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Kurdish mayor in exile has audience with Pope Francis at Vatican

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The former mayor of a historic district in Turkey’s predominantly Kurdish province of Diyarbakır who currently lives in exile had an audience with Pope Francis at the Vatican on Thursday and asked for his prayers for the peaceful settlement of Turkey’s long-standing Kurdish issue, Deutsche Welle Turkish service reported.

Former Sur district mayor Abdullah Demirbaş had requested the audience.

During the audience the former mayor presented the pope with a letter and also gifted him a book titled “Mem û Zîn,” a classic Kurdish love story written by Kurdish intellectual, scholar, mystic and poet Ehmedê Xanî in 1692 in addition to an Iranian-made carpet bearing the figure of a Kurdish woman.

In the letter Demirbaş talked about the persecution of the Kurdish people, who he said have been living under the oppression of four countries — Syria, Iraq, Turkey and Iran — over the course of history and drew an analogy between the crucifixion of Jesus and the suffering of the Kurdish people. He said just like Jesus allowed himself to be crucified at the sake of spreading this holy mission granted to him by God, the Kurdish people have also been subjected to persecution and suffering throughout history to protect the culture and language granted to them by God.

Referring to the massacres perpetrated by Islamic State in Iraq and the Levant (ISIL) militants against the Yazidis in Iraq and Syria and the efforts by Kurdish groups to fight ISIL, Demirbaş called on the pope to play a role in the improvement of channels of dialogue and tolerance for the protection of beliefs and ethnicities.

Demirbaş was elected mayor of Sur in the local elections of 2004 and 2009 from the ranks of now-closed pro-Kurdish parties. He was removed from office by the government in both of his terms and faced several prosecutions. The prosecutions stemmed from the use of languages other than Turkish, the official language of Turkey, in municipal services in line with his promise to serve the district’s people from different ethnicities in their own languages such as Kurdish, Armenian, Arabic or Syriac.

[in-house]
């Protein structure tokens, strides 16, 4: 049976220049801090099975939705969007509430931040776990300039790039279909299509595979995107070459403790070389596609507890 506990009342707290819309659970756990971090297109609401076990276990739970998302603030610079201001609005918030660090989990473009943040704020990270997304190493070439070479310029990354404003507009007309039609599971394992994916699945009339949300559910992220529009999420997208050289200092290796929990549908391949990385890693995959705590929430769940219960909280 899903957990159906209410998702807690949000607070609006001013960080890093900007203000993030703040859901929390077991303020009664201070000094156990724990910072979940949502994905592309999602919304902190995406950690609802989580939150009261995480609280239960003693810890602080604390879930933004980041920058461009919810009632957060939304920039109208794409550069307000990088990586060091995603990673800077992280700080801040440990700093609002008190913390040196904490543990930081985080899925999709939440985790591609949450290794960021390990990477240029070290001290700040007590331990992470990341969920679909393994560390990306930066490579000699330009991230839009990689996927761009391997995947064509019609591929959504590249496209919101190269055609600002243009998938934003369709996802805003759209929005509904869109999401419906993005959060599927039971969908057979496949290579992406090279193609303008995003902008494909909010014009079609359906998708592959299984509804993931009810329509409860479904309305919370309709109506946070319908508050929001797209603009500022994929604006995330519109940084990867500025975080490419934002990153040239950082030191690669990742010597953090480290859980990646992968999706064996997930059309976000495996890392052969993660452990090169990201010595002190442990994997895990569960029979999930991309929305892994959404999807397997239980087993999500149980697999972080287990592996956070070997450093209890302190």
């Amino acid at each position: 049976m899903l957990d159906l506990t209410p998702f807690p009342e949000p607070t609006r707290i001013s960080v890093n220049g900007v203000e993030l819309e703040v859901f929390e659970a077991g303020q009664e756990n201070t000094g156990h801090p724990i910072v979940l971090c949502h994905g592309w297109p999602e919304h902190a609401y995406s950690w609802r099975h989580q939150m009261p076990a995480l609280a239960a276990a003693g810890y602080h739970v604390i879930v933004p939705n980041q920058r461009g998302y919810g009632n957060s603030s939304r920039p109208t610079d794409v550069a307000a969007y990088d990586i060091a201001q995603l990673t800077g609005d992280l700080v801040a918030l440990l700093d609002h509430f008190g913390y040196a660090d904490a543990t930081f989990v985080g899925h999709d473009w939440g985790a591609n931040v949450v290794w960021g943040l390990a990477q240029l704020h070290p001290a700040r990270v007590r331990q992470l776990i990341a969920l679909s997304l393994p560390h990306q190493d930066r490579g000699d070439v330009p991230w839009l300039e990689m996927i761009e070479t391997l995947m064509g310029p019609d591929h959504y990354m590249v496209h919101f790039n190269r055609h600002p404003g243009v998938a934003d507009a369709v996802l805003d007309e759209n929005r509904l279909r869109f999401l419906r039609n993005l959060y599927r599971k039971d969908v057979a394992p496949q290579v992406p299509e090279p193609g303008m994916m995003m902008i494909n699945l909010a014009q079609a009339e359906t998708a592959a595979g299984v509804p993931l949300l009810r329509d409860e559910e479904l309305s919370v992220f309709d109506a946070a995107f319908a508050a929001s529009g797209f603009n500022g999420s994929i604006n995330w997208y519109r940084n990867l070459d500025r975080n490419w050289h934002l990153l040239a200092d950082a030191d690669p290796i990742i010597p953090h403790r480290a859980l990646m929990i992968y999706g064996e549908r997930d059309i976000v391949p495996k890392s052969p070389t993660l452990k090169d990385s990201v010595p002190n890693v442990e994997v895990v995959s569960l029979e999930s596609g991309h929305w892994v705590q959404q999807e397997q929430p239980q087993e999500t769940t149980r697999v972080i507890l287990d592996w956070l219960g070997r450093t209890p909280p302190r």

He was sentenced to prison, was arrested in a crackdown on his party in 2009 and released several months later due to health problems. He left Turkey in 2019 and took refuge in Europe.

The former mayor told DW that he was welcomed very warmly by the pope, who told him he would pray with pleasure for the peaceful settlement of the Kurdish issue.

The Kurdish issue, a term prevalent in Turkey’s public discourse, refers to the demand for equal rights by the country’s Kurdish population and their struggle for recognition.

Demirbaş is a campaigner for minority languages and has called on Turkey to ratify the European Charter for Regional or Minority Languages.

Turkey does not allow its Kurdish people to be educated in their mother tongue, a long-term demand by Kurds.

Demirbaş explained the reason for his prosecution in Turkey and removal from office during an interview with the Israeli Jerusalem Post newspaper last year.

“The reason is because I was Kurdish and I was a dissident. I wanted everyone to have an education in their mother tongue. I wanted them to be able to learn in Kurdish; oppressed people like Kurds are not allowed to study in their mother tongue.”

Turkey first allowed Kurdish language lessons as electives in 2012.

Turkey’s Justice and Development Party (AKP) government has gone from denying the existence of Kurds to some limited engagement. However, the last years following a failed a coup in 2016 have seen increasing crackdowns on all kinds of dissidents across Turkey, including former allies of the ruling party as well as Kurds.

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